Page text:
The D-Day Allied invasion of Normandy on June 6, 1944 signaled the beginning of the final push to liberate Europe from Nazi rule. It is more than fitting that the 75th anniversary ceremonies will be marked by pomp and circumstance—especially given what is probably the last opportunity to honor the dwindling number of surviving veterans of the landings on the beaches that day.
But contrary to popular belief, D-Day, while immensely significant, was not the critical turning point of World War II. The key developments that set the stage for Germany’s ultimate defeat had already taken place much earlier. Hitler’s litany of disastrous mistakes in 1941 made it possible for the Allies to survive his country’s initial military successes, regroup, and launch an audacious operation like D-Day three years later.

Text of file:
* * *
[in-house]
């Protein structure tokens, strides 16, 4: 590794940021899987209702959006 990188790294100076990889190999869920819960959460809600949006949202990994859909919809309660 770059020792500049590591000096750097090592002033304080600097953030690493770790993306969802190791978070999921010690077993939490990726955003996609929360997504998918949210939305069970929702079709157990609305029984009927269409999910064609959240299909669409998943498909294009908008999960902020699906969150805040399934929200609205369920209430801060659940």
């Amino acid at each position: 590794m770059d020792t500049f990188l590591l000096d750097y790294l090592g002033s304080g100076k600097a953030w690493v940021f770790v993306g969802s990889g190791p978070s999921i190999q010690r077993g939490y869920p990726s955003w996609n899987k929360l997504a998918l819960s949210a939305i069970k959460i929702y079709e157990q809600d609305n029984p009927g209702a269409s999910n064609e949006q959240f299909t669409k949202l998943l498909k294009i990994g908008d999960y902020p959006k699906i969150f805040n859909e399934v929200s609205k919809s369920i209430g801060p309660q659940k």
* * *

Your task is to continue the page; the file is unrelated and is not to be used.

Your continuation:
The title of my new book, 1941: The Year Germany Lost the War, is not an overstatement. It is no exaggeration to say that 1941, not 1944, was the year Germany lost the war—although Hitler was not about to admit defeat and his forces fought ferociously for another four years, right up until he committed suicide in his Berlin bunker on April 30, 1945.
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